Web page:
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Recessive dystrophic epidermolysis bullosa (RDEB) is a devastating inherited skin blistering disease caused by mutations in the COL7A1 gene that encodes type VII collagen (C7), a major structural component of anchoring fibrils at the dermal-epidermal junction (DEJ). We recently demonstrated that human cord blood-derived unrestricted somatic stem cells promote wound healing and ameliorate the blistering phenotype in a RDEB (col7a1(-/-) ) mouse model. Here, we demonstrate significant therapeutic effect of a further novel stem cell product in RDEB, that is, human placental-derived stem cells (HPDSCs), currently being used as human leukocyte antigen-independent donor cells with allogeneic umbilical cord blood stem cell transplantation in patients with malignant and nonmalignant diseases. HPDSCs are isolated from full-term placentas following saline perfusion, red blood cell depletion, and volume reduction. HPDSCs contain significantly higher level of both hematopoietic and nonhematopoietic stem and progenitor cells than cord blood and are low in T cell content. A single intrahepatic administration of HPDSCs significantly elongated the median life span of the col7a1(-/-) mice from 2 to 7 days and an additional intrahepatic administration significantly extended the median life span to 18 days. We further demonstrated that after intrahepatic administration, HPDSCs engrafted short-term in the organs affected by RDEB, that is, skin and gastrointestinal tract of col7a1(-/-) mice, increased adhesion at the DEJ and deposited C7 even at 4 months after administration of HPDSCs, without inducing anti-C7 antibodies. This study warrants future clinical investigation to determine the safety and efficacy of HPDSCs in patients with severe RDEB. Stem Cells Translational Medicine 2018.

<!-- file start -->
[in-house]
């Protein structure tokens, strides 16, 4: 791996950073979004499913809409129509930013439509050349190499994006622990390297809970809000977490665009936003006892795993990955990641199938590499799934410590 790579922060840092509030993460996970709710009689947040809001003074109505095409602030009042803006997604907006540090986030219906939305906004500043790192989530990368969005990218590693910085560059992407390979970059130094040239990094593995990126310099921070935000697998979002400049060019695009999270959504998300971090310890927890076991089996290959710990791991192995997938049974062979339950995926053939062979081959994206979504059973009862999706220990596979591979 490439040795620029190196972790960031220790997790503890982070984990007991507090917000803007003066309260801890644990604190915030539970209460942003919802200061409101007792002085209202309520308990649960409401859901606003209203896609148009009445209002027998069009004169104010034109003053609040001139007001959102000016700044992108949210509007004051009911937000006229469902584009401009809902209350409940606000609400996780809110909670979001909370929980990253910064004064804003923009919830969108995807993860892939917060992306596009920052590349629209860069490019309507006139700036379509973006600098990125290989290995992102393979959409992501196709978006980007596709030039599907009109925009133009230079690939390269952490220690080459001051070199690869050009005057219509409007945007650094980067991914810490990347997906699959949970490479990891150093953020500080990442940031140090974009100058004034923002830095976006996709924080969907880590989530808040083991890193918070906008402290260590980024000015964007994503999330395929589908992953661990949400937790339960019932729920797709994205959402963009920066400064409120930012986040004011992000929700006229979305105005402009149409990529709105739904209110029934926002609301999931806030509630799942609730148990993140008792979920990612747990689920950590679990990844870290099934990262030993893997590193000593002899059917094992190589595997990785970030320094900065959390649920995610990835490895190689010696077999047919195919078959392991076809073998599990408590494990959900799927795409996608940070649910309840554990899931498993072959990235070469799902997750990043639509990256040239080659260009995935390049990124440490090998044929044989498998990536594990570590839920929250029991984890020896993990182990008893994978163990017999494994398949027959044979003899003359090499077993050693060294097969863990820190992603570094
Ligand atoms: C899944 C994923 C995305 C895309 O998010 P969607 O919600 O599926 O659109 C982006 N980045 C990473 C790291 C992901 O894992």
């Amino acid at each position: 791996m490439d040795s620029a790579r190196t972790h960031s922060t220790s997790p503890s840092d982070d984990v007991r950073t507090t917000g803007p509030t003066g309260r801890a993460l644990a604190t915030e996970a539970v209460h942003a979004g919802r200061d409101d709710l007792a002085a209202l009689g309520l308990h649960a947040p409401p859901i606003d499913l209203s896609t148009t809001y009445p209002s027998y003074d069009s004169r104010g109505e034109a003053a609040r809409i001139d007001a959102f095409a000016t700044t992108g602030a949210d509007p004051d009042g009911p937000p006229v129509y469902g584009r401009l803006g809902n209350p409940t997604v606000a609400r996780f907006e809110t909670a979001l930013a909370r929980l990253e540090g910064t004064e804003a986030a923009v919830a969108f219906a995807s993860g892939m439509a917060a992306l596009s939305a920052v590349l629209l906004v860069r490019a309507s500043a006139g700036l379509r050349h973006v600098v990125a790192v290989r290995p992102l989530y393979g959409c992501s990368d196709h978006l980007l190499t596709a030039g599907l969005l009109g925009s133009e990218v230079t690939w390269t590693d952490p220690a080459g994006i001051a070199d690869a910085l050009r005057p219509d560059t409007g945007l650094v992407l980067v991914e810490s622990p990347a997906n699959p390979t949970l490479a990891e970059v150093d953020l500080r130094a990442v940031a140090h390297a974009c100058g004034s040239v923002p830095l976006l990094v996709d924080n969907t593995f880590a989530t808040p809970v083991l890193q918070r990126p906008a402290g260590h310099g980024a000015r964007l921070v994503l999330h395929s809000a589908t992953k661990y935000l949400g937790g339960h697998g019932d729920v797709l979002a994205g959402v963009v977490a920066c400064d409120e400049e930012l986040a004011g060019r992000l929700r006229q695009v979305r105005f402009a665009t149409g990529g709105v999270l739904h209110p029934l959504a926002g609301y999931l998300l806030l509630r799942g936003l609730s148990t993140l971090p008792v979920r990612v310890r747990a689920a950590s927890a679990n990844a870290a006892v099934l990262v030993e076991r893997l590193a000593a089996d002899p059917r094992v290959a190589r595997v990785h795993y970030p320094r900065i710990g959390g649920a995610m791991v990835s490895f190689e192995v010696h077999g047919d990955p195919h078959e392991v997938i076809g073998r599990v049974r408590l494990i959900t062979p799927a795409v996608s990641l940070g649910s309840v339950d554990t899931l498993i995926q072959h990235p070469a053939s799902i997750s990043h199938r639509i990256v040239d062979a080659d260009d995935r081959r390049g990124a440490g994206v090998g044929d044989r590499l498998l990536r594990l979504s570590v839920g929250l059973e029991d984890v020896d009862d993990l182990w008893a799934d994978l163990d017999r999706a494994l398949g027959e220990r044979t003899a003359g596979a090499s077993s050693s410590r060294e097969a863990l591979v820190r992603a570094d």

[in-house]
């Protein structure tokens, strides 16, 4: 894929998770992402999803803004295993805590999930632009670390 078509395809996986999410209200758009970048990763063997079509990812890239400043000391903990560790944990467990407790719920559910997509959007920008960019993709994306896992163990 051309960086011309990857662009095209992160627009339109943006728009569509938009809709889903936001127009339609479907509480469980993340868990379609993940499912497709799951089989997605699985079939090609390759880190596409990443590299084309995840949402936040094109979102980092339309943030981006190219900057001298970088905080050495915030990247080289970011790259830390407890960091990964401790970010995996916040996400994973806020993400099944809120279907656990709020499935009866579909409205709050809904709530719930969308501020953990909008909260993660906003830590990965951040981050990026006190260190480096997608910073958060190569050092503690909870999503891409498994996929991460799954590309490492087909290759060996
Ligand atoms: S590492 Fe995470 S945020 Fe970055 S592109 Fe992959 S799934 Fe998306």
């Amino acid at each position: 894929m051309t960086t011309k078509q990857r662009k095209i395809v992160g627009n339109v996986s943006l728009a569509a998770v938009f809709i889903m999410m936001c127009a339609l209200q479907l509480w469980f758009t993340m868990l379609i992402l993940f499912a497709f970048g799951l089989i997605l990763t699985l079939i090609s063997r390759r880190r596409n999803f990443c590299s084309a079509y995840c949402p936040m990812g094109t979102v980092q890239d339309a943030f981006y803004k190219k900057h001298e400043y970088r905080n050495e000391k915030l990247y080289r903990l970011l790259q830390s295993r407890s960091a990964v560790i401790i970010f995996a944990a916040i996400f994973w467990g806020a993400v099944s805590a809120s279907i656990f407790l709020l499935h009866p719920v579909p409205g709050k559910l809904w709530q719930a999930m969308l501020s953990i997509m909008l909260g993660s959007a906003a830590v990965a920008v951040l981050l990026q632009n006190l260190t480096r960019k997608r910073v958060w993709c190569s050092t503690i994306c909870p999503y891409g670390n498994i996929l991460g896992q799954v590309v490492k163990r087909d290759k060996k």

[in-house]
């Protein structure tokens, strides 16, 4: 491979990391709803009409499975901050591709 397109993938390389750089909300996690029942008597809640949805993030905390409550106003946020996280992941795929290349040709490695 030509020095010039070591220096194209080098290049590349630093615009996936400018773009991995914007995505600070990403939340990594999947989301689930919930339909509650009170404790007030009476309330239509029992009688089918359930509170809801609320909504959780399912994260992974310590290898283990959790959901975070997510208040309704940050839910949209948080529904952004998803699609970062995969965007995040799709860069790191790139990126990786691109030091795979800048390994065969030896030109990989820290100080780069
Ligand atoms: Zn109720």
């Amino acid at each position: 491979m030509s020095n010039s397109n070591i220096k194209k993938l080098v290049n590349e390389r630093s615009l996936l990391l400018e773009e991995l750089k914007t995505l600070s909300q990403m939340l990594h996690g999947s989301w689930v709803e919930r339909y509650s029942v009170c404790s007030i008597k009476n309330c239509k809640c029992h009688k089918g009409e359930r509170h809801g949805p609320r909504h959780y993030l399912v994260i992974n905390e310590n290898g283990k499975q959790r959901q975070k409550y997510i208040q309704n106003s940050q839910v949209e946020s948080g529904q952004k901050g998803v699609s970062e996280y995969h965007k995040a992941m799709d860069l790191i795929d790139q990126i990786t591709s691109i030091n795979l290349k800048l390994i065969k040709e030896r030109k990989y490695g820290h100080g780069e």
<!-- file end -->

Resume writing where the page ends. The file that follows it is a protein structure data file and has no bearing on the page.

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Publisher's Statement

Originally published in Stem Cells Translational Medicine, 7(7), 503-505. The original material can be found here.